How to accept stock donations: What nonprofits need to know
Successful nonprofits are investing more in stock fundraising. Stock gifts are typically much larger than cash gifts, and research shows that organizations that focus on non-cash gifts grow six times faster.
Accepting gifts of stock should be a top priority for your nonprofit’s development team because they can be particularly impactful. With the average stock donation worth $5,000, these contributions have the potential to be major gifts. They’re also one of the most tax-savvy ways for donors to give.
Stock gifts also often have the potential to become recurring donations, so you’ll want to ensure you start building relationships with these donors from the moment they say they’d like to make a donation of stock.
Once you’ve decided to invest in stock fundraising, how do you begin promoting this form of giving to donors? What are the logistics involved in accepting stock donations? This crash course will cover everything nonprofits need to know about accepting gifts of stock:
- Accepting stock donations FAQ
- The traditional way to accept stocks (and its shortcomings)
- How to accept stock donations: 8 recommended steps
- Stock giving in action
Accepting stock donations FAQ
First, let’s review some useful background information. For an even deeper dive into these questions and more, explore our complete introductory guide: Stock fundraising 101.
What types of stocks can be donated to nonprofits?
There are three types of stock that can be donated to nonprofits:
- Publicly-traded stocks: These are the most frequently donated non-cash assets because they’re widely owned and have publicly known prices.
- Privately-held stocks: These often have significantly higher values but require independent appraisals to determine their fair market dollar values.
- Mutual funds: These risk-mitigating bundled stocks are a popular option among everyday traders and investors.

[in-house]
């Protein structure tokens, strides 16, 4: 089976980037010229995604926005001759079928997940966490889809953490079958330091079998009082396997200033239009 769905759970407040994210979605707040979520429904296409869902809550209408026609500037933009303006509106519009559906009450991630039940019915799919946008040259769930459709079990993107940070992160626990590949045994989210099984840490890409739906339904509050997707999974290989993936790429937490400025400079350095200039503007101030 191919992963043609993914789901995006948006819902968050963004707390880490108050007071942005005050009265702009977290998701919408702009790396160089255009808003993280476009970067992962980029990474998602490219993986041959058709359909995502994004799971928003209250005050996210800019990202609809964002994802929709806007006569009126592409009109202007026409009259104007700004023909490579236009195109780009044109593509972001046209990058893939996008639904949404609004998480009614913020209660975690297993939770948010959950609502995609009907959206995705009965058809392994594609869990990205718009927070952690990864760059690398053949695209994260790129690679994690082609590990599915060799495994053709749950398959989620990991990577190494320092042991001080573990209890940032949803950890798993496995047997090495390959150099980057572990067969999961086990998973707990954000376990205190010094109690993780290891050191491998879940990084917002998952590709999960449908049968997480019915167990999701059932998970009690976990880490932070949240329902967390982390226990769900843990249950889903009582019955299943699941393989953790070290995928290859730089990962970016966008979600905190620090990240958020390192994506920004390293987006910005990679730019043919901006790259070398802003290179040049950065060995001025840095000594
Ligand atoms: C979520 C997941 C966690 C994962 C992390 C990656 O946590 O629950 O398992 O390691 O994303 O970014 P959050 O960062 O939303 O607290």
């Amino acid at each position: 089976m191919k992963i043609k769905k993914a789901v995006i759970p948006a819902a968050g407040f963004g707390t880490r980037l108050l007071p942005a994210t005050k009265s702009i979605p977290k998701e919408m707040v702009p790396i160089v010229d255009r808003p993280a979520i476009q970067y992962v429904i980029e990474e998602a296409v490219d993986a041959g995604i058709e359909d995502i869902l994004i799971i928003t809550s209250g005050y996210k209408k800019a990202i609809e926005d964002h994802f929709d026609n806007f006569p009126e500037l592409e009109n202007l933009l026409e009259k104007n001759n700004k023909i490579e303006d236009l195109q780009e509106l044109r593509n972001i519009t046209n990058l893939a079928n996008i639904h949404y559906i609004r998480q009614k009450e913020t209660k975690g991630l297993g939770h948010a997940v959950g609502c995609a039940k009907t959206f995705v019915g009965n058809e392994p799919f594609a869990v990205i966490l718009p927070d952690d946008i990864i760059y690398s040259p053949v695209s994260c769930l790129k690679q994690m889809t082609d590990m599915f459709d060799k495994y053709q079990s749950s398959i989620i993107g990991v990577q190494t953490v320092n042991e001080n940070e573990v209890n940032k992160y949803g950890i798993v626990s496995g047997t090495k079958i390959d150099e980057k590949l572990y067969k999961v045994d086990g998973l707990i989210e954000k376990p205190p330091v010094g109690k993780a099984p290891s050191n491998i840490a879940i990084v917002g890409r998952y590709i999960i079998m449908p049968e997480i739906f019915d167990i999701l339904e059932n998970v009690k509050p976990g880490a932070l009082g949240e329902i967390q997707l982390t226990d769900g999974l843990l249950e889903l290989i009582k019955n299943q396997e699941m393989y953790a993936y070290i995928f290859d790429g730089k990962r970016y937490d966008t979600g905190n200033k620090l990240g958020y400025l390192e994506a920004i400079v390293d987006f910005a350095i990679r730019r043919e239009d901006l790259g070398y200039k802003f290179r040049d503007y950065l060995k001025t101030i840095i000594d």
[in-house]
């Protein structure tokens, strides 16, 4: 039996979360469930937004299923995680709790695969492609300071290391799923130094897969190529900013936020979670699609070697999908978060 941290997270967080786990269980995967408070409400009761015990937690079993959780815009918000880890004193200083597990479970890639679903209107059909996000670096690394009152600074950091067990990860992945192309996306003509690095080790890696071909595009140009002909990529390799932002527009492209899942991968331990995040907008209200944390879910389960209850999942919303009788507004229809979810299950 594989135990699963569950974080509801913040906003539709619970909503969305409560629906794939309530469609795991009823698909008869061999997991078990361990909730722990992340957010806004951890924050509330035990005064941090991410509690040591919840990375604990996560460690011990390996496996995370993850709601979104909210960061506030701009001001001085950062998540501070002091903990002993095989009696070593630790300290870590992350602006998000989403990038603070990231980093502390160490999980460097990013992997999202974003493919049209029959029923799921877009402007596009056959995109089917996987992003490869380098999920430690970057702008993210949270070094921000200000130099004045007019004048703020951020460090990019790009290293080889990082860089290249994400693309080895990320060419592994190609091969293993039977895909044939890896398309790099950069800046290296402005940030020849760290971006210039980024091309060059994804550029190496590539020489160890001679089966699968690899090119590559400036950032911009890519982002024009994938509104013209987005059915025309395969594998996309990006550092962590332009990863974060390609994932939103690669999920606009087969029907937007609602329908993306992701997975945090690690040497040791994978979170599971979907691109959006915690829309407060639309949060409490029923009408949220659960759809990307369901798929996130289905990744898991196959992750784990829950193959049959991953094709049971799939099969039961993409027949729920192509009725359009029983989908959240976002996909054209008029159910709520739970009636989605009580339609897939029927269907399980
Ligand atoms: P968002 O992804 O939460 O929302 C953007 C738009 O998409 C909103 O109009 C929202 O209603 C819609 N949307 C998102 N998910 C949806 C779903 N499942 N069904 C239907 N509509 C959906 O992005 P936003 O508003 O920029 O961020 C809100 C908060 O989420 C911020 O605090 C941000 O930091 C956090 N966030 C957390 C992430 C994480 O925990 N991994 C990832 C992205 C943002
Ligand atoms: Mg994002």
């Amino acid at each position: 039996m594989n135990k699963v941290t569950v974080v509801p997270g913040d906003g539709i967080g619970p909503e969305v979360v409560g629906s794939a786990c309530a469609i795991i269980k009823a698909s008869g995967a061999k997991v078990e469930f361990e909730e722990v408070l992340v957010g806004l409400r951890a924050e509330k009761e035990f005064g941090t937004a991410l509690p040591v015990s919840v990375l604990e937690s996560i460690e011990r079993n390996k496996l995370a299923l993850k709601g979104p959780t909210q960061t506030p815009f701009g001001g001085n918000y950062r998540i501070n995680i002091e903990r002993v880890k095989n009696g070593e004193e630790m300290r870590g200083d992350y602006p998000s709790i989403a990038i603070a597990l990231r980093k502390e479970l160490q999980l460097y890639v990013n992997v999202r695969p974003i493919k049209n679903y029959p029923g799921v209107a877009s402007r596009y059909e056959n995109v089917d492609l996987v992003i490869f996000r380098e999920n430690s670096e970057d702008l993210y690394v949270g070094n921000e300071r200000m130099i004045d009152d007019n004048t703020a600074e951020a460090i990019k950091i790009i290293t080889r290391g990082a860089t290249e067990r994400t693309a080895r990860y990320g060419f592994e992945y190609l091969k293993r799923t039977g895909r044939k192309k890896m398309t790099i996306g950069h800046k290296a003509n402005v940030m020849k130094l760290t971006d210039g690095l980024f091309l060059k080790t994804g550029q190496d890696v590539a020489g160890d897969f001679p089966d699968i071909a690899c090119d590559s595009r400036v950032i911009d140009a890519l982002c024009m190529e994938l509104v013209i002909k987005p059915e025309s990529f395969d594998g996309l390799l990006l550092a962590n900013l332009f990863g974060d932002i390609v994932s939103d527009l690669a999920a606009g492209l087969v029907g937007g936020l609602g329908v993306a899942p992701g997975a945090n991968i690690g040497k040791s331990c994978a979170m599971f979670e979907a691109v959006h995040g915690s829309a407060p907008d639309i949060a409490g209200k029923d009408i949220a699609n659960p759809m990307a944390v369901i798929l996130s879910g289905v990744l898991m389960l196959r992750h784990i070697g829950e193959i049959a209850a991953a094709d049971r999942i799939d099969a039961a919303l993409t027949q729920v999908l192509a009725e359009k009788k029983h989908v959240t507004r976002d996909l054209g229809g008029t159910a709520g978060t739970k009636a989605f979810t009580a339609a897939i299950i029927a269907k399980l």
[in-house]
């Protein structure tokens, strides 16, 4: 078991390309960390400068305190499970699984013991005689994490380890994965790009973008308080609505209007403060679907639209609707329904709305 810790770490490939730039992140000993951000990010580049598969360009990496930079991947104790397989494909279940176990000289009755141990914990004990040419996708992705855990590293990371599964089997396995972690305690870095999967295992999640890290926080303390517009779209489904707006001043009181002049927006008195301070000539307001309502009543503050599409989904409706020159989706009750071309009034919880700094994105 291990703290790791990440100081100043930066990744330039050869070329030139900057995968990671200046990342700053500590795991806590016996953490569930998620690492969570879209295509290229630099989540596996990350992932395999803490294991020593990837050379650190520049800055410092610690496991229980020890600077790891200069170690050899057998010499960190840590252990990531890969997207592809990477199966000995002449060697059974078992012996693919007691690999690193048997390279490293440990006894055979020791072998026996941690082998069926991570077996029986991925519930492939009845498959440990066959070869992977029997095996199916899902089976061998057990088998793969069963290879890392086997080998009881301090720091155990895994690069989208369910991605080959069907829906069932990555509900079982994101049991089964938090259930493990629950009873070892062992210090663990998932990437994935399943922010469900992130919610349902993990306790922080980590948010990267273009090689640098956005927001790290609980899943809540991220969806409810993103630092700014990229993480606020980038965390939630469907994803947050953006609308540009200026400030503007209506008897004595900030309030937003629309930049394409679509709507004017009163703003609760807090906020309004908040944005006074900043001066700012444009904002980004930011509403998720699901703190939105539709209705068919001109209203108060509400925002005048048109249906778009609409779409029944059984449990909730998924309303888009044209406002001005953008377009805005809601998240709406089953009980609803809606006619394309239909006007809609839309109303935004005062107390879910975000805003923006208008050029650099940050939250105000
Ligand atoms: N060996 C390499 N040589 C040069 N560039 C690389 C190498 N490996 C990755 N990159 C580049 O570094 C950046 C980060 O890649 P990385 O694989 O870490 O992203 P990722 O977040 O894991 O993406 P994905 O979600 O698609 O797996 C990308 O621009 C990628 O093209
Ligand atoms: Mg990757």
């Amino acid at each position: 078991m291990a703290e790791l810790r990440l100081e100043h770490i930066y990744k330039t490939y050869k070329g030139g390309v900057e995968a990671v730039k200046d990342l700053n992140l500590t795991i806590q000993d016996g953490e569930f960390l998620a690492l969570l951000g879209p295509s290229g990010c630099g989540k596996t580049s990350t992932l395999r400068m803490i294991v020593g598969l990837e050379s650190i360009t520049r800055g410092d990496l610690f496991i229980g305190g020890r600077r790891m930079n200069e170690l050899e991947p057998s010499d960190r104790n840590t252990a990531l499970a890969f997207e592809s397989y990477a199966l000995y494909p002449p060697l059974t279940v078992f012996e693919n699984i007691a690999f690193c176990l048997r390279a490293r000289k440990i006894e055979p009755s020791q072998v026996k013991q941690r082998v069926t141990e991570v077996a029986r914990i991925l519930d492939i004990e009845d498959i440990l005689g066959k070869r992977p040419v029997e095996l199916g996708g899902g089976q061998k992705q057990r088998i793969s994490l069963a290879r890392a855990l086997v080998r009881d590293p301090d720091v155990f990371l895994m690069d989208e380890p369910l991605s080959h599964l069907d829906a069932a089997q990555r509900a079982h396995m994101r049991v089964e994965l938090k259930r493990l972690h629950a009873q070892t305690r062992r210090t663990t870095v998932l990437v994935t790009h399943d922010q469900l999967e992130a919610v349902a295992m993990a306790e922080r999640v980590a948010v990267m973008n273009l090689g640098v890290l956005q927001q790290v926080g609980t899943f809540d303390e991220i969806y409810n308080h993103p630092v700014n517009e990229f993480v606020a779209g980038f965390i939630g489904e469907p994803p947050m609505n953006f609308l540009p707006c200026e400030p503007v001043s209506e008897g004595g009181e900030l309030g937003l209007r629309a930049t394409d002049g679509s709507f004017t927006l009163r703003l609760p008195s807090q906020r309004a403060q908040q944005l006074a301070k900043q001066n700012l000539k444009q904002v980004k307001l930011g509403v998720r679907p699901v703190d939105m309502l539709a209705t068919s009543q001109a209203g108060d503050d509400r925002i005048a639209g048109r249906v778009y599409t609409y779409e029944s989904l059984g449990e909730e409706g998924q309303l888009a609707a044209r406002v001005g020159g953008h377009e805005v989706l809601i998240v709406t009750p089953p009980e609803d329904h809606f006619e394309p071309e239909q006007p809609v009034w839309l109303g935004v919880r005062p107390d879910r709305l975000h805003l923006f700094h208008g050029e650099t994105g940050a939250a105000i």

What are the benefits of donating stock for donors?
There are a few key benefits that donors experience when donating stock to a nonprofit.
First, donating stock allows donors to avoid both capital gains and state income taxes that they would otherwise need to pay if they instead sold the stock to donate cash. Additionally, donors can claim a charitable deduction for the current fair market value of their stock at the time of donation. Together, these benefits can represent significant tax savings for donors.
Donating stock also exempts donors from the wash-sale rule, essentially allowing them to repurchase the stock for its current fair market value, reset their shares at a higher cost-basis, and maintain the composition of their portfolios.
What are the benefits of accepting stock for nonprofits?
First and foremost, the benefits and tax savings of donating stock frequently encourage donors to give what would be considered major gifts, perhaps for the first time. Gifts of stock are usually quite larger than cash gifts, and they represent a huge pool of potential donation revenue—the US Census estimates that 97-99% of wealth is held in non-cash assets.
Plus, donors are often more willing to give out of their wealth (i.e. from unearned gains on investments) than out of pocket (i.e. their disposable income). Encouraging gifts of stock can unlock generosity from donors who might otherwise feel hesitant to give a major gift.
Taken together, these benefits are powerful. Nonprofits that actively encourage and accept non-cash assets display revenue growth 66% higher than those that only accept gifts of cash.